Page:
Athens It would be hard to imagine a city with more experience in industrial tourism than Athens. I’m en route to the 5th International Dialogue of the Organizers’ Forum (www.organizersforum.org) being held this year in Ankara and Istanbul, Turkey, and stopping in Athens changing planes on the way.
The signs of the 2004 Olympics are everywhere from the point one leaves the airport and travels on an obviously brand new roadway into the city. As it happens, I was traveling in the rain, and an the fact that traffic could not move an inch and the small rain was overflowing the streets and gutters reminded one that the infrastructure was easily out strapped in this old city.
The Olympics, as you may remember, was expected to be a debacle in Athens. Report after report in the run-up to the event kept insisting that Greece would not be ready and there was a fiasco in the making. At the end of the day, everything was ready, but at a huge expense and Athens and Greece will be paying through the nose for years. This was a huge bet on industrial tourism and it crapped out. The crowds for the Olympics did not materialize, ready or not. In fact the usual tourism for historic sites and cruise ships was off in 2004 as well, and reports here indicate that it continued to be off substantially in 2005 as well. Many who built, staffed up, and renovated ended up very short and lost their shirts. Meanwhile the crunch in this city has seen a steady inflationary increase with the advent of the Euro so that prices have made everything very dear while wages have continued to trail these new unfortunate realities.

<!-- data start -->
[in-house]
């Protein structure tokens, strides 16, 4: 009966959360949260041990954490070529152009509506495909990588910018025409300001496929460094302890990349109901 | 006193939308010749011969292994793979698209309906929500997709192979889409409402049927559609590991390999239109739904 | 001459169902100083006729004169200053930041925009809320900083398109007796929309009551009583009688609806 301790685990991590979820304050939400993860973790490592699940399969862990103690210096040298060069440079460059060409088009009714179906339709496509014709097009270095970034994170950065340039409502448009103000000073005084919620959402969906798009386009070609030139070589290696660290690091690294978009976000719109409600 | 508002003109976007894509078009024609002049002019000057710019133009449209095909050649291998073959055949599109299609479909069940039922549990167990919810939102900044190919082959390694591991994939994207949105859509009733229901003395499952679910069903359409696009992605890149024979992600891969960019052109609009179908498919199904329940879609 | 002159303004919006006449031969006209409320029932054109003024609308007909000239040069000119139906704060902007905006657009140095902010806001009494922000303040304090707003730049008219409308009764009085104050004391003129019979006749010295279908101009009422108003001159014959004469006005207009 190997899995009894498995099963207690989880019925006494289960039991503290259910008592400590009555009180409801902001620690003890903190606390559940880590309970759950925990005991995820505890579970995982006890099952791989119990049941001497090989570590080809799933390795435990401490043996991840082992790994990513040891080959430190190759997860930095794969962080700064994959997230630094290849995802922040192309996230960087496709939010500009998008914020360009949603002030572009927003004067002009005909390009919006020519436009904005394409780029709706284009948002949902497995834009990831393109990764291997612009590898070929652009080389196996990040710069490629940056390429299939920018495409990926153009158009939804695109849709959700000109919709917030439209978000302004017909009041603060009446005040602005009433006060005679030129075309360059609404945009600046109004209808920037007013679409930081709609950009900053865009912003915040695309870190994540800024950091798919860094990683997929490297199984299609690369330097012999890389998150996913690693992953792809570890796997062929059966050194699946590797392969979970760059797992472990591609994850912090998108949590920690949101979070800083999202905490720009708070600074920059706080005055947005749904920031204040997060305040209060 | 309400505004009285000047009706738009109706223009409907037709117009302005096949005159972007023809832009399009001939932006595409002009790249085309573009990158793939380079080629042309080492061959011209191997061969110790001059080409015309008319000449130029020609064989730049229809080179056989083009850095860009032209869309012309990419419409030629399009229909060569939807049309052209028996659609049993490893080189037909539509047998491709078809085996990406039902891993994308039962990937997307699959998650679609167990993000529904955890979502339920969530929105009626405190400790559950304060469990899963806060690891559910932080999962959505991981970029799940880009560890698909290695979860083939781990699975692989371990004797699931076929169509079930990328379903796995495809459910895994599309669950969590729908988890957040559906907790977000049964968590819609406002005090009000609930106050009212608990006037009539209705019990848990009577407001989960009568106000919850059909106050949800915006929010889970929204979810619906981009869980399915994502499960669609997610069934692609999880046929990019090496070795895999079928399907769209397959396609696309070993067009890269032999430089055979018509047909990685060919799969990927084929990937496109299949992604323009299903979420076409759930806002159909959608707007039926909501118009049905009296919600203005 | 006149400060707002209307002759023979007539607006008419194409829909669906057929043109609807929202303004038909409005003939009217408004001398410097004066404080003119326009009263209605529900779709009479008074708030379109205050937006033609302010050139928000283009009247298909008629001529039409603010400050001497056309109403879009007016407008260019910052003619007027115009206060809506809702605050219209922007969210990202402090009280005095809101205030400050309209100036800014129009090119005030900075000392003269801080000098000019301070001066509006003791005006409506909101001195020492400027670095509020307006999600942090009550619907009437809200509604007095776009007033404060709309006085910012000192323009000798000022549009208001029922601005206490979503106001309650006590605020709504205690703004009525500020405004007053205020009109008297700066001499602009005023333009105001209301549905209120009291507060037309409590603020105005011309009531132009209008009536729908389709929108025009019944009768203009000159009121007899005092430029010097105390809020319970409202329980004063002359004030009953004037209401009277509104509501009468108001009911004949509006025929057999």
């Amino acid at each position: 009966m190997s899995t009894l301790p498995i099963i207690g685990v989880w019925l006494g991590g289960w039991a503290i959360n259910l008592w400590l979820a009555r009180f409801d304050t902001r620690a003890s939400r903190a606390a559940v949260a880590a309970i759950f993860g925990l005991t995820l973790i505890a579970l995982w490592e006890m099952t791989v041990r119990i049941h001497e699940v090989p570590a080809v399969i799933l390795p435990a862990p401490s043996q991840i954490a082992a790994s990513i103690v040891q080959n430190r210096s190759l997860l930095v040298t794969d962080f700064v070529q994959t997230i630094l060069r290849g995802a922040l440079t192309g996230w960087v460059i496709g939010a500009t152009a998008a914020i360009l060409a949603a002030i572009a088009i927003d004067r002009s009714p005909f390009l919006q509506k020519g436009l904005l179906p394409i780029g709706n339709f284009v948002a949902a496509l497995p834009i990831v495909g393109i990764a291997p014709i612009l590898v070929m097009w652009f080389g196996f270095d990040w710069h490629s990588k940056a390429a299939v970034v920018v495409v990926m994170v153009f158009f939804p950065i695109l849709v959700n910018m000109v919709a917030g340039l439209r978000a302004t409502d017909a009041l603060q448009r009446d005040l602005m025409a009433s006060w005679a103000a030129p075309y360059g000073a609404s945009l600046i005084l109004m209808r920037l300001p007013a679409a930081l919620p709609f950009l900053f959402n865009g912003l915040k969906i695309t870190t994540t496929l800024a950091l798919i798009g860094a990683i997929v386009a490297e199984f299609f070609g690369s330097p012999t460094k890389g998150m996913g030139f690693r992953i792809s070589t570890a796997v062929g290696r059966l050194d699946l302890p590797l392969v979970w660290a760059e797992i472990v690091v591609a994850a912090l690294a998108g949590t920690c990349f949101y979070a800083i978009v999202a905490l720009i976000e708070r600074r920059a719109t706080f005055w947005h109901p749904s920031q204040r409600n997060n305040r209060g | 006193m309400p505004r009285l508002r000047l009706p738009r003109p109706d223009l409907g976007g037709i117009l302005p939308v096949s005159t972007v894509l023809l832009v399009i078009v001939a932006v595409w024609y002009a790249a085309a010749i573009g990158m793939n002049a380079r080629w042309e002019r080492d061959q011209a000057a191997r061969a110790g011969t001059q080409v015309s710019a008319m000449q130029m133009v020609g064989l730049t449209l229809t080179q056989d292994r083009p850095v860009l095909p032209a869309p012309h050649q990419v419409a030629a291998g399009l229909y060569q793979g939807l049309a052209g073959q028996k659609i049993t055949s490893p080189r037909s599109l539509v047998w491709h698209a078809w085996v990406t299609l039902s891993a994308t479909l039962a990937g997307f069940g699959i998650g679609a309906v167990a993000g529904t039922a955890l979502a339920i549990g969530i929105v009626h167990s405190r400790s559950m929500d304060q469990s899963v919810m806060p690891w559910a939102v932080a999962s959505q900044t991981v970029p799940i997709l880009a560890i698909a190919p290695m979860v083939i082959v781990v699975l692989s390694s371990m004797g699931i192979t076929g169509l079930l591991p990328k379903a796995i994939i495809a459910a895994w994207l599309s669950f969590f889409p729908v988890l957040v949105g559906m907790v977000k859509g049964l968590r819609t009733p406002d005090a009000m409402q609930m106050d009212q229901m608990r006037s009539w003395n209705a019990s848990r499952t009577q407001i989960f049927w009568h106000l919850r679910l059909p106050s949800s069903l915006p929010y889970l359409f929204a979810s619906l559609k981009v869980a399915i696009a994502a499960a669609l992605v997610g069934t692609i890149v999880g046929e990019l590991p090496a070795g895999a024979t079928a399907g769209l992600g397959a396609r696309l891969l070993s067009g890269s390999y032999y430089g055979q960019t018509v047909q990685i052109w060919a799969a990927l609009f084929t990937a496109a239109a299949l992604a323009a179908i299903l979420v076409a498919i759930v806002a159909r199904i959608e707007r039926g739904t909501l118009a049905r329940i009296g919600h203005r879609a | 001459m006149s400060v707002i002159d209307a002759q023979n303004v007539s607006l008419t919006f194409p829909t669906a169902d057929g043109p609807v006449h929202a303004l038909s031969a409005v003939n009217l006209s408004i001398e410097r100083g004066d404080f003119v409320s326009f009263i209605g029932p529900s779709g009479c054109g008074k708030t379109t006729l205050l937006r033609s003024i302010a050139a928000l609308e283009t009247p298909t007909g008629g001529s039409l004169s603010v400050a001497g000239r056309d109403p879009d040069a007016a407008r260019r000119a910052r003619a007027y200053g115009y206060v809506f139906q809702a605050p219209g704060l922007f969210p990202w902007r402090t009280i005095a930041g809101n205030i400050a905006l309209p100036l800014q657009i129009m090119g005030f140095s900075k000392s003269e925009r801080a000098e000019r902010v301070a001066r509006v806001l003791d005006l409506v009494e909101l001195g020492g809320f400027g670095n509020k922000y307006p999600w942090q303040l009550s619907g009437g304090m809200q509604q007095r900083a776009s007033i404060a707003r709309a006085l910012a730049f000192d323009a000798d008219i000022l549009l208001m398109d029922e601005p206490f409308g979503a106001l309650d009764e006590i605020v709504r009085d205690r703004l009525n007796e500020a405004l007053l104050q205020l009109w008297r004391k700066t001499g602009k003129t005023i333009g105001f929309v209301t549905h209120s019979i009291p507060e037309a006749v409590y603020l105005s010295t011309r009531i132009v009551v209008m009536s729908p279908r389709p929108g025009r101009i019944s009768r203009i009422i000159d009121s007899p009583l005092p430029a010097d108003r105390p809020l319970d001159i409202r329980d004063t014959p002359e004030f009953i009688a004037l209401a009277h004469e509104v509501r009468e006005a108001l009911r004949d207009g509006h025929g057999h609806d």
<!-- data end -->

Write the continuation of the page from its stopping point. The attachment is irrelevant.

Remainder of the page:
Walking after the rain it was a little cooler, cleaner, and drier. The Greek embrace of industrial tourism does seem to be protecting a little of what is left of antiquity, as least as I could make it out as the sun fell, with huge protected zones now fenced in and under reconstruction. From a distance there was scaffolding all around the Acropolis area. A big museum is scheduled to open next to the Acropolis as well in 2007.
But, an economy propelling a city of almost 4 million sprawling around these ancient hills in a total population of only 11-12 million that is based on industrial tourism is still going to continue to be a risky bet for a perfect world of excess income and unlimited leisure time that may or may not be the future just around the next corner.
September 21, 2006